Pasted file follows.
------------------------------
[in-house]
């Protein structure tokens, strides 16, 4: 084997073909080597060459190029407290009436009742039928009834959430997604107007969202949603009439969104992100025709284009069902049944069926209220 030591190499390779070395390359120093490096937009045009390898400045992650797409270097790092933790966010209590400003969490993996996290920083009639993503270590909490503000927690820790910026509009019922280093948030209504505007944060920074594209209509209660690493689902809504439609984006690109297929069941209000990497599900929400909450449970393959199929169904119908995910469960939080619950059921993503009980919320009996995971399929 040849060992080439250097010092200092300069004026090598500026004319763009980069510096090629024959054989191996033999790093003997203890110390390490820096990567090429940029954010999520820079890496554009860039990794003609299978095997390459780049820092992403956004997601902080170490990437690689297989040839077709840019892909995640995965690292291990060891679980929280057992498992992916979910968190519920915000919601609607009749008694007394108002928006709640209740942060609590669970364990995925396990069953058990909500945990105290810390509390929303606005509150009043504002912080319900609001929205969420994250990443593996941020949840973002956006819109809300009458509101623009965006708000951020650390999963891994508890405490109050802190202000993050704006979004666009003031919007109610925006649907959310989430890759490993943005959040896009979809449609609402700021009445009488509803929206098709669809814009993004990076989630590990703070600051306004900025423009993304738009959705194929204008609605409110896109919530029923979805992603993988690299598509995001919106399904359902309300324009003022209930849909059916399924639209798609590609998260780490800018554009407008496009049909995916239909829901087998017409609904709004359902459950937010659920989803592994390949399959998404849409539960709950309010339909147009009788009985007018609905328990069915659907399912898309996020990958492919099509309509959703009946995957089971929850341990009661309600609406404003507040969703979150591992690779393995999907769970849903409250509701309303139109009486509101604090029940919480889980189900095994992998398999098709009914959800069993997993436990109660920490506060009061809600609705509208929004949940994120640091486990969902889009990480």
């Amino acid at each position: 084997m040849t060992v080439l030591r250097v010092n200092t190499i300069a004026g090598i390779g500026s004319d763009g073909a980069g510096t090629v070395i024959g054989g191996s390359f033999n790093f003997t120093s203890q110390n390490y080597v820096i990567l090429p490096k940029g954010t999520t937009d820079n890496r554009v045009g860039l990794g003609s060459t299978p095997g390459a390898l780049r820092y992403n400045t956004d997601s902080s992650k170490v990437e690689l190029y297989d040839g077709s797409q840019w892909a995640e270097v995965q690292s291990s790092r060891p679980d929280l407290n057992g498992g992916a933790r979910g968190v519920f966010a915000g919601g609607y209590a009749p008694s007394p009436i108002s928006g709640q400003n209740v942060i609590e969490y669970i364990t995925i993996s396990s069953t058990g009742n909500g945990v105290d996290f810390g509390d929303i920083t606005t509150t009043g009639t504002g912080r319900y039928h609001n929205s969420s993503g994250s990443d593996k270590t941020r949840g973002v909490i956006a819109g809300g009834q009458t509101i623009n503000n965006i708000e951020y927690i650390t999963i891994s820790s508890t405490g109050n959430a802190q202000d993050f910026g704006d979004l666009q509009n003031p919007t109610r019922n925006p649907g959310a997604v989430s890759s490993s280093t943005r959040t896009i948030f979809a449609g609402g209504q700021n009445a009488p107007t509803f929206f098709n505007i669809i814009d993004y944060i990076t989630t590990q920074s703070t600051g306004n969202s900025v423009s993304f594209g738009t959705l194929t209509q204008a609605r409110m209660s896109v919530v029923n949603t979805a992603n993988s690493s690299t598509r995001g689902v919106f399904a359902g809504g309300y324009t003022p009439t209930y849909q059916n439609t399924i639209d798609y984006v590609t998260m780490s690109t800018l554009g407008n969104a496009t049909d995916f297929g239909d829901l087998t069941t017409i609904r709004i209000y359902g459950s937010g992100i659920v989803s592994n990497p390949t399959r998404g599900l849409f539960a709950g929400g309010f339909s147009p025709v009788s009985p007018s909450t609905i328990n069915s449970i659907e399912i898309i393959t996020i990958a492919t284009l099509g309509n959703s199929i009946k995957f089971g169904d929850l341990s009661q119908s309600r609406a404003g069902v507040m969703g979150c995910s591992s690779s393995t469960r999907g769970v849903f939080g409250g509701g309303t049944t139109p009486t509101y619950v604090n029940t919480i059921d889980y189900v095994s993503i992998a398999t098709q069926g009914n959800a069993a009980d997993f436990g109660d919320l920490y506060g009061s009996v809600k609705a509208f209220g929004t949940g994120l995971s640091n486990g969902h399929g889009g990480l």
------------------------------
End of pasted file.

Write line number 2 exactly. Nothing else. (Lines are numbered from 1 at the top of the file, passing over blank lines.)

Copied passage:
């Protein structure tokens, strides 16, 4: 084997073909080597060459190029407290009436009742039928009834959430997604107007969202949603009439969104992100025709284009069902049944069926209220 030591190499390779070395390359120093490096937009045009390898400045992650797409270097790092933790966010209590400003969490993996996290920083009639993503270590909490503000927690820790910026509009019922280093948030209504505007944060920074594209209509209660690493689902809504439609984006690109297929069941209000990497599900929400909450449970393959199929169904119908995910469960939080619950059921993503009980919320009996995971399929 040849060992080439250097010092200092300069004026090598500026004319763009980069510096090629024959054989191996033999790093003997203890110390390490820096990567090429940029954010999520820079890496554009860039990794003609299978095997390459780049820092992403956004997601902080170490990437690689297989040839077709840019892909995640995965690292291990060891679980929280057992498992992916979910968190519920915000919601609607009749008694007394108002928006709640209740942060609590669970364990995925396990069953058990909500945990105290810390509390929303606005509150009043504002912080319900609001929205969420994250990443593996941020949840973002956006819109809300009458509101623009965006708000951020650390999963891994508890405490109050802190202000993050704006979004666009003031919007109610925006649907959310989430890759490993943005959040896009979809449609609402700021009445009488509803929206098709669809814009993004990076989630590990703070600051306004900025423009993304738009959705194929204008609605409110896109919530029923979805992603993988690299598509995001919106399904359902309300324009003022209930849909059916399924639209798609590609998260780490800018554009407008496009049909995916239909829901087998017409609904709004359902459950937010659920989803592994390949399959998404849409539960709950309010339909147009009788009985007018609905328990069915659907399912898309996020990958492919099509309509959703009946995957089971929850341990009661309600609406404003507040969703979150591992690779393995999907769970849903409250509701309303139109009486509101604090029940919480889980189900095994992998398999098709009914959800069993997993436990109660920490506060009061809600609705509208929004949940994120640091486990969902889009990480």